As with all of my articles on Data Studio, this results from me having to try to do something, not knowing how to do it and not being able to find out online – this time I’ve been trying to use the native filter and segmentation in Data Studio
What is Data Studio?
Part of the “Google Analytics 360” package released in March of 2016, Data Studio is a data visualisation tool that allows you to create and maintain a host of report types in more easy to comprehend, more visual formats which can be shared via a link or downloaded as a PDF.
I’m a content writer – I write articles about marketing for marketers – but primarily I’m a curious person, and I like to know about the subject I’m writing on. Thankfully for me, I don’t have to move from client to client and, therefore, subject to subject – I’ve been able to stick to search and digital marketing and, as a result, learn a bit about it.
For the most part, I’m following in the footsteps of hundreds of professional search marketers; but Data Studio has actually happened within the limited span of my time in the industry, as such, it’s required a little more research and tinkering. My first foray in to automating reporting took advantage of my slightly more extensive knowledge of spreadsheets, for example (you can see how here), but due to increasing demand for Data Studio reporting in the industry, I thought it was about time I saw what I could do with direct connection between Data Studio, Google Analytics and Google Ads.
I have found that there are reports I cannot create directly in Data Studio (one of which should be rendered achievable if I’m given access to the custom dimension creation in blended data that Google are apparently rolling out in beta at the moment) like a goal summary that combines ten individual goal sets (each goal set represents a ‘data source’ and you can only blend five at a time as things stand), the majority of the report I spoke about at Benchmark Search Conference 2018 is achievable using only the basic Data Studio interface.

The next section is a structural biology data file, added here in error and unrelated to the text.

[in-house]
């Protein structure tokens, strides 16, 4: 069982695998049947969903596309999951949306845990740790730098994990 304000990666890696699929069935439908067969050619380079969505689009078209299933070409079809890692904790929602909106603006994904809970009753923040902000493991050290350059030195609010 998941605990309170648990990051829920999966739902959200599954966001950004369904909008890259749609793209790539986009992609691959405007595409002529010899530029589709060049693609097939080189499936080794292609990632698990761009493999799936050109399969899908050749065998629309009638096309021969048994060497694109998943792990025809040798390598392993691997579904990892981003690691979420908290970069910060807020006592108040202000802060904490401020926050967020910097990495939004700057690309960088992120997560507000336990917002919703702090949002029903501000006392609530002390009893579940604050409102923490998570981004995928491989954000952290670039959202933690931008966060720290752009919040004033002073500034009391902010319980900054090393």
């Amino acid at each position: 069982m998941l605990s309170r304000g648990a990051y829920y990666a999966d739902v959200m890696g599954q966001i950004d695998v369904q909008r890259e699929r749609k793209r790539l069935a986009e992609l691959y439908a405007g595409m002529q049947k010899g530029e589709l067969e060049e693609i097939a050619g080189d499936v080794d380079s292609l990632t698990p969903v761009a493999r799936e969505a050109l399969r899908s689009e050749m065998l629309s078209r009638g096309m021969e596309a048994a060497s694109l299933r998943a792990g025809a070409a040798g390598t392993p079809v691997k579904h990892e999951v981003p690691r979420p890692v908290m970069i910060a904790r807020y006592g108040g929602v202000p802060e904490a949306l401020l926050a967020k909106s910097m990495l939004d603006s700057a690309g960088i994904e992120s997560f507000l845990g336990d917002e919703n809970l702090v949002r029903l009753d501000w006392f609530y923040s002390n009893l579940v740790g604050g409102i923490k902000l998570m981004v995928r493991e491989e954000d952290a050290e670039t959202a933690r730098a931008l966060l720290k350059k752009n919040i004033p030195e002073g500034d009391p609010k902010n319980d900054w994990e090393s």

One of the things I struggled with – perhaps because I don’t use the platform daily, but nevertheless – was how to use the filter and segment options to report on specific subfolders of site content. What I’m going to do here, then is give a quick rundown of how you can set up a basic report before then refining this using the ‘Add filter’ and ‘Add Segment’ options. There’ll be an eBook later in the month with some more advice that I’ll drop a link to when it goes live.
Setting up a basic Data Studio Report
First things first, you’ll need to ensure you have your access to Google Ads and Google Analytics, but assuming you have these set up and linked to the account you will be using for Data Studio, the next step is to sign in to Data Studio. Once there, you’ll have the option to create a new report – which you can select:
You’ll then be taken to an ominously blank page – name it and make it your own.
Once this is done, you can connect your Analytics and Google Ads accounts by creating a new data source using the menu bar that should be to the right of your blank page.
This will then bring a list of the currently available (built by Google) data sources – you can then select Ads or Analytics. These data sources can also be augmented by third party tools – like Supermetrics – if you want to add in things like social media followers without taking the long road.
You will then need to authorise the connection, then select the account, property and view.
This will auto load the dimensions/metrics etcetera that are currently part of that view in analytics or Google Ads. Select ‘Add to report’ to make these available to you when setting up the report.
Once you have allowed Data Studio access, it will return you to your blank report – this will now at least have some gridlines to ease your mind, it will also have a new menu bar on the right with ‘layout’ and ‘theme’ as tabs.
Using these two tabs, you can choose the colour palettes and other various presentation attributes – useful if you’re looking to use brand colours or, unlike me, have any kind of design aptitude.